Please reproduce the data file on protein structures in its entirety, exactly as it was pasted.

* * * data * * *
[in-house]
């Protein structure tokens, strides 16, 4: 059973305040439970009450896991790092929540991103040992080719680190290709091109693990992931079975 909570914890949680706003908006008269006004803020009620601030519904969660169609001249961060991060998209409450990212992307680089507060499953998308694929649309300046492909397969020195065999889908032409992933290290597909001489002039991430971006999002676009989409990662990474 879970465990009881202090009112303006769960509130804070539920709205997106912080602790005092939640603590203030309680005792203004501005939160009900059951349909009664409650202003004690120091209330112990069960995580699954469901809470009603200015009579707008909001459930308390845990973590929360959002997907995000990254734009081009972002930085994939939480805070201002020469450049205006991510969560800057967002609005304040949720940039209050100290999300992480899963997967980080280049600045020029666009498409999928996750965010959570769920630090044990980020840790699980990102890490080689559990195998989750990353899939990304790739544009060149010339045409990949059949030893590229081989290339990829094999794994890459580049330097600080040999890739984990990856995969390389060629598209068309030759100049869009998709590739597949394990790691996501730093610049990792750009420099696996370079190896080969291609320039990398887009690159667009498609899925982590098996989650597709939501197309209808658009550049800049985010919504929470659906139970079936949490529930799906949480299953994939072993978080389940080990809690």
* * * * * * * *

[in-house]
């Protein structure tokens, strides 16, 4: 059973305040439970009450896991790092929540991103040992080719680190290709091109693990992931079975 909570914890949680706003908006008269006004803020009620601030519904969660169609001249961060991060998209409450990212992307680089507060499953998308694929649309300046492909397969020195065999889908032409992933290290597909001489002039991430971006999002676009989409990662990474 879970465990009881202090009112303006769960509130804070539920709205997106912080602790005092939640603590203030309680005792203004501005939160009900059951349909009664409650202003004690120091209330112990069960995580699954469901809470009603200015009579707008909001459930308390845990973590929360959002997907995000990254734009081009972002930085994939939480805070201002020469450049205006991510969560800057967002609005304040949720940039209050100290999300992480899963997967980080280049600045020029666009498409999928996750965010959570769920630090044990980020840790699980990102890490080689559990195998989750990353899939990304790739544009060149010339045409990949059949030893590229081989290339990829094999794994890459580049330097600080040999890739984990990856995969390389060629598209068309030759100049869009998709590739597949394990790691996501730093610049990792750009420099696996370079190896080969291609320039990398887009690159667009498609899925982590098996989650597709939501197309209808658009550049800049985010919504929470659906139970079936949490529930799906949480299953994939072993978080389940080990809690």